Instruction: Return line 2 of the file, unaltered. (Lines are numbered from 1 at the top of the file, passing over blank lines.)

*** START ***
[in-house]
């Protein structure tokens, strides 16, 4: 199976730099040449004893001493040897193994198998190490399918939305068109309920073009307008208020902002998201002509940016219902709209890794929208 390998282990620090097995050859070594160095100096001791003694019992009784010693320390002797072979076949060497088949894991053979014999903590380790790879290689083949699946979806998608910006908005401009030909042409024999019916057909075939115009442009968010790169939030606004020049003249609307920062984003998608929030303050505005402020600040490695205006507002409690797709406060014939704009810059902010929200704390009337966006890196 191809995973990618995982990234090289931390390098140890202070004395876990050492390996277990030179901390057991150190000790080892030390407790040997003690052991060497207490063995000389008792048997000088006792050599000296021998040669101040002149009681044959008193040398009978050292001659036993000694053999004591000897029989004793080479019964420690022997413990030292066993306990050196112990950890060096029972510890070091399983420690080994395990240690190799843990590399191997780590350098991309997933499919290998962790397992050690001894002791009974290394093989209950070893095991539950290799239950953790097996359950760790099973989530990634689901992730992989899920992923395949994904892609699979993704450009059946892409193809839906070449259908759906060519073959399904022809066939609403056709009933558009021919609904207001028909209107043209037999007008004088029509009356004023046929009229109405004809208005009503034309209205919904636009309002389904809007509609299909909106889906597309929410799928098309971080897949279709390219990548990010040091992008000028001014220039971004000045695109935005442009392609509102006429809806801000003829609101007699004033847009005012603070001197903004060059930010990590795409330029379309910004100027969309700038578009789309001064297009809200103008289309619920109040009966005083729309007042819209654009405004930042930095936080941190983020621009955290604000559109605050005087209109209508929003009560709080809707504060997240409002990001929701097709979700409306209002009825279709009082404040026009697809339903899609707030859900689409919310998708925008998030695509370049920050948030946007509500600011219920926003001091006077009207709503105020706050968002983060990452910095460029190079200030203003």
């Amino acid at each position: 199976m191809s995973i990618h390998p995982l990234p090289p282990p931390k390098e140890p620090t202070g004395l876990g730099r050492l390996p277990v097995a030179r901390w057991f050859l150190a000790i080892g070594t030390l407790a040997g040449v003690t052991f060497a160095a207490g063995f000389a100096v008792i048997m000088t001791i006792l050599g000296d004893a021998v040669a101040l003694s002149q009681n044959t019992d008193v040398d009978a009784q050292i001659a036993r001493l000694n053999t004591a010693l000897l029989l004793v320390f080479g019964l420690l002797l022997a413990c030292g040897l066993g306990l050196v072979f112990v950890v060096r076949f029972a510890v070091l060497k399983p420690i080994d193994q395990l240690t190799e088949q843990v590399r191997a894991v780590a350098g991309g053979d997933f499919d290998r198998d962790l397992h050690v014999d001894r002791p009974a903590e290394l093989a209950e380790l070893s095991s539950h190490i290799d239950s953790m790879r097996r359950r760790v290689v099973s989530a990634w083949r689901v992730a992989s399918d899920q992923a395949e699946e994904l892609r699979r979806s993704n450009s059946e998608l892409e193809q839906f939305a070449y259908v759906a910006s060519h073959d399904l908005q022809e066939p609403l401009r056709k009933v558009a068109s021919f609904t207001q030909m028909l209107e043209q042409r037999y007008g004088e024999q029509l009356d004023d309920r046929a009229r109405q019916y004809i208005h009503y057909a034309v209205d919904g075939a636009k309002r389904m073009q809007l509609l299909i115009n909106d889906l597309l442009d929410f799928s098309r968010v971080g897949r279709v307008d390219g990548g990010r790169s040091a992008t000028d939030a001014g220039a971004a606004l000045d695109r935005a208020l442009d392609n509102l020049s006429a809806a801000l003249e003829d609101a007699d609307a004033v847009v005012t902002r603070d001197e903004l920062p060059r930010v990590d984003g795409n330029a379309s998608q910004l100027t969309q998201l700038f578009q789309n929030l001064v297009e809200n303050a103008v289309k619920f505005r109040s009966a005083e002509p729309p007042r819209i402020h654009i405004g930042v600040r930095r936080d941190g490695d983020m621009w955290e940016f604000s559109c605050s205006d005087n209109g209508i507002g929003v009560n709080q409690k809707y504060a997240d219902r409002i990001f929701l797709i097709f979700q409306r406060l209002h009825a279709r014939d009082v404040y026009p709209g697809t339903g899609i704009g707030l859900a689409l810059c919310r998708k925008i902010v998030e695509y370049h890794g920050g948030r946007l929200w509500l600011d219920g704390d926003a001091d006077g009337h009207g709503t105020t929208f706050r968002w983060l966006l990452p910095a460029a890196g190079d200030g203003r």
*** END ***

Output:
């Protein structure tokens, strides 16, 4: 199976730099040449004893001493040897193994198998190490399918939305068109309920073009307008208020902002998201002509940016219902709209890794929208 390998282990620090097995050859070594160095100096001791003694019992009784010693320390002797072979076949060497088949894991053979014999903590380790790879290689083949699946979806998608910006908005401009030909042409024999019916057909075939115009442009968010790169939030606004020049003249609307920062984003998608929030303050505005402020600040490695205006507002409690797709406060014939704009810059902010929200704390009337966006890196 191809995973990618995982990234090289931390390098140890202070004395876990050492390996277990030179901390057991150190000790080892030390407790040997003690052991060497207490063995000389008792048997000088006792050599000296021998040669101040002149009681044959008193040398009978050292001659036993000694053999004591000897029989004793080479019964420690022997413990030292066993306990050196112990950890060096029972510890070091399983420690080994395990240690190799843990590399191997780590350098991309997933499919290998962790397992050690001894002791009974290394093989209950070893095991539950290799239950953790097996359950760790099973989530990634689901992730992989899920992923395949994904892609699979993704450009059946892409193809839906070449259908759906060519073959399904022809066939609403056709009933558009021919609904207001028909209107043209037999007008004088029509009356004023046929009229109405004809208005009503034309209205919904636009309002389904809007509609299909909106889906597309929410799928098309971080897949279709390219990548990010040091992008000028001014220039971004000045695109935005442009392609509102006429809806801000003829609101007699004033847009005012603070001197903004060059930010990590795409330029379309910004100027969309700038578009789309001064297009809200103008289309619920109040009966005083729309007042819209654009405004930042930095936080941190983020621009955290604000559109605050005087209109209508929003009560709080809707504060997240409002990001929701097709979700409306209002009825279709009082404040026009697809339903899609707030859900689409919310998708925008998030695509370049920050948030946007509500600011219920926003001091006077009207709503105020706050968002983060990452910095460029190079200030203003």